read -- never need quotes:

 b="one two three"
 read a <<<$b
 echo $a
one two three

If you DO have more than one var (like I do), then putting adding the
quotes does:

 word="one two three"; read a b c <<< "$word" ; echo "a=$a, b=$b, c=$c"
a=one, b=two, c=three
# (exactly what I would want it to do -- interesting!) # but if you don't use quotes, you get:
 word="one two three"; read a b c <<< $word; echo "a=$a, b=$b, c=$c"
a=one, b=two, c=three

Weird, but I should have known better.   The key phrase is under the
redirection section:

   The  word  following the redirection operator in the following descrip-
   tions, unless otherwise noted, is subjected to brace  expansion,  tilde
   expansion, parameter expansion, command substitution, arithmetic expan‐
   sion, quote removal, pathname expansion, and  word  splitting.   If  it
   expands to more than one word, bash reports an error.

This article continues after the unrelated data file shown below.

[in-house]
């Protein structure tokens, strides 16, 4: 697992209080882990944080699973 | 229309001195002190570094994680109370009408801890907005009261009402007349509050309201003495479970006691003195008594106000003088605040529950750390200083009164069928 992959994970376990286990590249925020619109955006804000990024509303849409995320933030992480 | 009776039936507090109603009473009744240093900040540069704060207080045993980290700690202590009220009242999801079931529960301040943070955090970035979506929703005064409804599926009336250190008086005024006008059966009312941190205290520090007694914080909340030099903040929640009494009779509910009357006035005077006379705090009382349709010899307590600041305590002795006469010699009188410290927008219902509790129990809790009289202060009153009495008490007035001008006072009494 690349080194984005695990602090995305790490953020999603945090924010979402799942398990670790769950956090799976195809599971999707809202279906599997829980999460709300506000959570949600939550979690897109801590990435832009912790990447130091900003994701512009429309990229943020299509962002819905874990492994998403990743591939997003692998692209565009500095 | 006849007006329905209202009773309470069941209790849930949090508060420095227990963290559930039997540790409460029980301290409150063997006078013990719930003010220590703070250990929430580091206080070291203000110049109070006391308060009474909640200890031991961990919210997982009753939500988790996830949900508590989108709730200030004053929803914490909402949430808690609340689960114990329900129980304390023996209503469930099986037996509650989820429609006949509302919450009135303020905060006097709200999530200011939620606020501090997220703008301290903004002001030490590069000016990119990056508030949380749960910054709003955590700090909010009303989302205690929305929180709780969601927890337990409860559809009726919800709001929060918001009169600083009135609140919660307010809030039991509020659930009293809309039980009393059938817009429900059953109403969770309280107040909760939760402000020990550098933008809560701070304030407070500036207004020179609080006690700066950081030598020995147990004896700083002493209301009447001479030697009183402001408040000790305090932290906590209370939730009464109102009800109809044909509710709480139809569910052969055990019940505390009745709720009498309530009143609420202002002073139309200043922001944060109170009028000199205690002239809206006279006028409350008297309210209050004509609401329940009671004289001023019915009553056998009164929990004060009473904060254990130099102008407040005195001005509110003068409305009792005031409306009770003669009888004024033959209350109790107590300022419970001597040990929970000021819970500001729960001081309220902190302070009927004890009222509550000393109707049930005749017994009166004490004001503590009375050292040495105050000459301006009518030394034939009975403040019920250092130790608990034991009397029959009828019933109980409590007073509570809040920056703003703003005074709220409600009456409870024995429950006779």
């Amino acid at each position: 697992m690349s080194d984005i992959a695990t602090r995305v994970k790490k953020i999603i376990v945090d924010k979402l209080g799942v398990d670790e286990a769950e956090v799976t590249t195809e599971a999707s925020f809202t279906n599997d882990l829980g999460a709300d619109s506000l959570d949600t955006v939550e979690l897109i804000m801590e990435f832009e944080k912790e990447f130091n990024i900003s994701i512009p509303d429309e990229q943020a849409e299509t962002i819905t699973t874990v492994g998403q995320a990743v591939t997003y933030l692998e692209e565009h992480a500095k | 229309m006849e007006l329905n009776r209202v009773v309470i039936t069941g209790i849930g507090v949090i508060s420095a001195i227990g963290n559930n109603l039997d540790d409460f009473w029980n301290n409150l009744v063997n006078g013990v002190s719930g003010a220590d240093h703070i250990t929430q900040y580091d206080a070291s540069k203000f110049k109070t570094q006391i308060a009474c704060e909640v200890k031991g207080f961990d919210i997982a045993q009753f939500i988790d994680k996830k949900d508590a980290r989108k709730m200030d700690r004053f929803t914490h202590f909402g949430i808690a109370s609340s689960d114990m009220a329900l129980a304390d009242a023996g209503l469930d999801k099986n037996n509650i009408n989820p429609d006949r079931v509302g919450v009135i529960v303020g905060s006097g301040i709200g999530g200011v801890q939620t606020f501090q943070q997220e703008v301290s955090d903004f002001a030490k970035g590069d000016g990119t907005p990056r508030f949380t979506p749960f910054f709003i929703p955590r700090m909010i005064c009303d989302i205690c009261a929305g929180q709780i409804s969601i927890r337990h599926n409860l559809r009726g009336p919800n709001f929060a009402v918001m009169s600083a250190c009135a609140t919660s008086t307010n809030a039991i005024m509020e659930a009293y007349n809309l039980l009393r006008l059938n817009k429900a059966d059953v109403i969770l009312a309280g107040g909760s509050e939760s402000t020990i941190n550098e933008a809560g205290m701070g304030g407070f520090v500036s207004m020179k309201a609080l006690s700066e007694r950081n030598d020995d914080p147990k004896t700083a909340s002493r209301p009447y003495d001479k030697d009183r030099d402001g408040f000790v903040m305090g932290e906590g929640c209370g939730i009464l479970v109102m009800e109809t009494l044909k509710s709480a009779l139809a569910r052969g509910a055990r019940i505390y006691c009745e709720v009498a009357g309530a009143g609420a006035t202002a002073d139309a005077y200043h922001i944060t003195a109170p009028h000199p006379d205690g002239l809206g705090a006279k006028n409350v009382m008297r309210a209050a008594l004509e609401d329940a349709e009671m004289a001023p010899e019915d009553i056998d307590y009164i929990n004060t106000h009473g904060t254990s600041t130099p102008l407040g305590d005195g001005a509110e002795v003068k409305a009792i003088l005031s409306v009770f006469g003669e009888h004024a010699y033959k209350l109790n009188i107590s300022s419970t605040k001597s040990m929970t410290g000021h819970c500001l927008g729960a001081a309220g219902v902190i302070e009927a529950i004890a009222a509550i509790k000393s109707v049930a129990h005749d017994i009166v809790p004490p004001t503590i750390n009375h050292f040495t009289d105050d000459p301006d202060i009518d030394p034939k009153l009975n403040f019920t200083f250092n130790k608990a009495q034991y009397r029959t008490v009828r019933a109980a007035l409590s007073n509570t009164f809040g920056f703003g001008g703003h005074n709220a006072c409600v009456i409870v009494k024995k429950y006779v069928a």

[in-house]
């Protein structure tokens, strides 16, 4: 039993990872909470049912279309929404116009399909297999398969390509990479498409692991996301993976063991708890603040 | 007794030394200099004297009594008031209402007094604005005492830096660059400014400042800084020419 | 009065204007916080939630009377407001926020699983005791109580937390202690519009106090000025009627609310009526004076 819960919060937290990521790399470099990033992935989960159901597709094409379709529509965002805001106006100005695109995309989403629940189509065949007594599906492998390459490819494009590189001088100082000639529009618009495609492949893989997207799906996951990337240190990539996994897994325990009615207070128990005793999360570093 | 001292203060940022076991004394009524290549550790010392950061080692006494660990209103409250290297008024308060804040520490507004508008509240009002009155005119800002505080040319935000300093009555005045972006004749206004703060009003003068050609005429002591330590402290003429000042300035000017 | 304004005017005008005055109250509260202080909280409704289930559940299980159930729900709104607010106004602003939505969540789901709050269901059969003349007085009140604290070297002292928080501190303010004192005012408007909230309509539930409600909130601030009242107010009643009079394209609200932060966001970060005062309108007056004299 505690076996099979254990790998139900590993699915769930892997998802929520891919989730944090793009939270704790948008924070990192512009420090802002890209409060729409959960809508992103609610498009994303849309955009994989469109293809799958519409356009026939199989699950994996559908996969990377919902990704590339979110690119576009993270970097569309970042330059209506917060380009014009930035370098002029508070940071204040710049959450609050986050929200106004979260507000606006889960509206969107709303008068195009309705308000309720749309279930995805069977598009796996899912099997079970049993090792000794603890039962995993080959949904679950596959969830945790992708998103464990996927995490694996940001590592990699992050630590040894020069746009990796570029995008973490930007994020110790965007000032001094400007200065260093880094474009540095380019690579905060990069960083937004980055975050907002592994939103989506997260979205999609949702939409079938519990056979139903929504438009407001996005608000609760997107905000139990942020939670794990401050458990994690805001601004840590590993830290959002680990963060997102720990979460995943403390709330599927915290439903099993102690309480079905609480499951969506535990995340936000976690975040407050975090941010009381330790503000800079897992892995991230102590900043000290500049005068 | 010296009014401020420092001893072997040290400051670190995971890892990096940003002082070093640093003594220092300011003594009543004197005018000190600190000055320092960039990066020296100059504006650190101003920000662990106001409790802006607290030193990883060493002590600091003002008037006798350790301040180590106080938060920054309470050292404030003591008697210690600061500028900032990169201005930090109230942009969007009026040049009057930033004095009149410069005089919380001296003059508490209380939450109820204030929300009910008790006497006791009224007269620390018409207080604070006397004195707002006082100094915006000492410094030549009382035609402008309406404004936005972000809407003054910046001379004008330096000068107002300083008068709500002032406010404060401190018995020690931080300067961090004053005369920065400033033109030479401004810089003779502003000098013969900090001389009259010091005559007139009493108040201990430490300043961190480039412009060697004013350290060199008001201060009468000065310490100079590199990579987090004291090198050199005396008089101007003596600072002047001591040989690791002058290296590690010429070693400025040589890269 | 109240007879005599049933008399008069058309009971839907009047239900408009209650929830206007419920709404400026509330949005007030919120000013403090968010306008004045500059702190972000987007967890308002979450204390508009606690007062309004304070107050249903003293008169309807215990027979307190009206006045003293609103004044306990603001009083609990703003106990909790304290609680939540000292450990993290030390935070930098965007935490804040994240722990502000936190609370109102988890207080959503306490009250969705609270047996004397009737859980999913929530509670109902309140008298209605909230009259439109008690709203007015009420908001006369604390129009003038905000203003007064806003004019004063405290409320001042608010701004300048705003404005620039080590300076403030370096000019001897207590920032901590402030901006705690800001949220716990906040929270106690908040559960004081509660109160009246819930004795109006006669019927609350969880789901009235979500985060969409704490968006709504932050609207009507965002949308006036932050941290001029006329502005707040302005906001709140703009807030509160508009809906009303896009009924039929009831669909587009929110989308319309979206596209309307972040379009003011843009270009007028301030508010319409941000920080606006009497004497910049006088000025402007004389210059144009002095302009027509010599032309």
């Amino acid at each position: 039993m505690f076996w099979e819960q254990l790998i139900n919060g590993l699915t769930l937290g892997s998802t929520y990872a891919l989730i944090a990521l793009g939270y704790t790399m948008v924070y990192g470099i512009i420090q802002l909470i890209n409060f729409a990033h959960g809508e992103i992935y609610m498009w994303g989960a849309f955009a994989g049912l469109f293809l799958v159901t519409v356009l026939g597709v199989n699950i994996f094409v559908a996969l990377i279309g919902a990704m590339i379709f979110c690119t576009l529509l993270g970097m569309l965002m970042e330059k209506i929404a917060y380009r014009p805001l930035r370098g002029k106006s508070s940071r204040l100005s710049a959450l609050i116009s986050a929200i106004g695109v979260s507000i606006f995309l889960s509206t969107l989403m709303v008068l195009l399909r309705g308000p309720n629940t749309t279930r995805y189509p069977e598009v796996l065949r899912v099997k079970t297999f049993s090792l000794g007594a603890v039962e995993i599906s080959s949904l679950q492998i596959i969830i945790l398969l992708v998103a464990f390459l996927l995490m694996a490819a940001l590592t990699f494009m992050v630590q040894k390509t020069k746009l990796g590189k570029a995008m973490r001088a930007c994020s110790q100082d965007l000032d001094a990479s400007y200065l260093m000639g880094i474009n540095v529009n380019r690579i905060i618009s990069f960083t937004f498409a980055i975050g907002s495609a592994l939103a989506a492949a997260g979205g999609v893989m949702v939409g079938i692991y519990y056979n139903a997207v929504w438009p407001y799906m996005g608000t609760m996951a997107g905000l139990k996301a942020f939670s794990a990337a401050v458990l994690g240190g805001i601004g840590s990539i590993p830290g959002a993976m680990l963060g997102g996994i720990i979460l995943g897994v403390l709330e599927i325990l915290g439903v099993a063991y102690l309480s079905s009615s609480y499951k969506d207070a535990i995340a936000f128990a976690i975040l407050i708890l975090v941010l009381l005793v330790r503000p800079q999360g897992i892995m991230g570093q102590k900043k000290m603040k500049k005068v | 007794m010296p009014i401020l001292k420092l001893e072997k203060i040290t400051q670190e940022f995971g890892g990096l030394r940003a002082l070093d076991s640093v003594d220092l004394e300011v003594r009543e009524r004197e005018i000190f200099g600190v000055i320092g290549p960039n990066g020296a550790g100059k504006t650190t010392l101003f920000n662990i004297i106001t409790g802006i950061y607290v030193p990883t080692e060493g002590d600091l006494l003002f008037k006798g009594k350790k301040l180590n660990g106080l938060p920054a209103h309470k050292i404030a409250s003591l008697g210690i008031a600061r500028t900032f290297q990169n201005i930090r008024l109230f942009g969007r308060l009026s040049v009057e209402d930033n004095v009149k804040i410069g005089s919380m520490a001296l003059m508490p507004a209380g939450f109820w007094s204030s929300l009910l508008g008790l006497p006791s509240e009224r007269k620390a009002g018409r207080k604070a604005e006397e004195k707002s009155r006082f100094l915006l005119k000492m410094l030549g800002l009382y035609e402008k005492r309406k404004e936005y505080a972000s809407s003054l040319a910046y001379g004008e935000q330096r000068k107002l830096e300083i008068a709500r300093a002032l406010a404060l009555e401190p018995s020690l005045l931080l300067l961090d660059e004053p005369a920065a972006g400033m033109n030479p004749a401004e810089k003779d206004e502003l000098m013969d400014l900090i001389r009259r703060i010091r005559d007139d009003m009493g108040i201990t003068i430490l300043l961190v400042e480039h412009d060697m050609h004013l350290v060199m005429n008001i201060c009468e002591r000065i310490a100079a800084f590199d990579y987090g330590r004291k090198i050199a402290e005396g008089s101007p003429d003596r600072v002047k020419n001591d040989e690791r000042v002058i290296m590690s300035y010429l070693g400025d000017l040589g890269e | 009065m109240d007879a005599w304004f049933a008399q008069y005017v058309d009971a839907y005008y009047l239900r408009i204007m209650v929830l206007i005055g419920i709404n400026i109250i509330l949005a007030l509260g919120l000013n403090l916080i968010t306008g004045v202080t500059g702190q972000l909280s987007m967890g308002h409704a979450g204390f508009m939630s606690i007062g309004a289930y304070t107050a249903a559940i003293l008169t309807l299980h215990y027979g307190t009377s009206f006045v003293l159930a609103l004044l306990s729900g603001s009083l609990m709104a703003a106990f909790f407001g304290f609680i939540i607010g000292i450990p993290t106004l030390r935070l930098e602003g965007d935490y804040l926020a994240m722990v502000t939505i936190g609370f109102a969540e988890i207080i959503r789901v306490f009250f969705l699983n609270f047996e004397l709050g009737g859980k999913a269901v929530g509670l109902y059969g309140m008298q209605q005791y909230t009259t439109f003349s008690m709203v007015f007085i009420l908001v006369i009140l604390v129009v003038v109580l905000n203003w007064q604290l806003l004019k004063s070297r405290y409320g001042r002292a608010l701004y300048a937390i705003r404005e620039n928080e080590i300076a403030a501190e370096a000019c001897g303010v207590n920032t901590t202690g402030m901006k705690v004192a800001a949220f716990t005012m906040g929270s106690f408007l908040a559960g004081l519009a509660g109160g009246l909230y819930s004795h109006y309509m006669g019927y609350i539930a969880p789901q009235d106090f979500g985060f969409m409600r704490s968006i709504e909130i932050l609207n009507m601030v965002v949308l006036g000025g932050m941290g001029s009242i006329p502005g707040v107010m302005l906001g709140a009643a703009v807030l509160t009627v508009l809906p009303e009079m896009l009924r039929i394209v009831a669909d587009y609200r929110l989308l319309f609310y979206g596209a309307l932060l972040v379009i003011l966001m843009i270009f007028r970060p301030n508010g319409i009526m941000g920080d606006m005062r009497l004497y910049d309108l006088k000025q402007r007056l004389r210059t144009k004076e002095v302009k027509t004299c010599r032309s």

It seems to leave off variable expansion.

 However, if your input source is a command rather than a variable
 expansion, then you should probably be using < <() instead:

read progdir prog path export_blob < <(env_init "$progdir" "$prog"
   Why?  Seems like a different way to do it, but why do you prefer it?

> if [[ $#<1 ]]; then
>     errx 50 "Need mount_path of fs to create snap_rdiff from"
> fi

 I'd strongly suggest using ((...)) for arithmetic comparisons.
   I often do, but when I write tons of code and go back and forth from
perl and bash, where < in perl = numeric, and eq/lt/...etc are string
compares... I don't always remember until I look at things in cleanup.

 As far as the original part of this thread is concerned: if you want a
 reference to an array, use ksh93.  Bash doesn't have them.  In bash you
 must use eval, with all its headaches, as shown in other messages of
 this thread.
   If I was going to use another language, I'd use perl -- I wouldn't
try to shoe horn something this complex into another shell.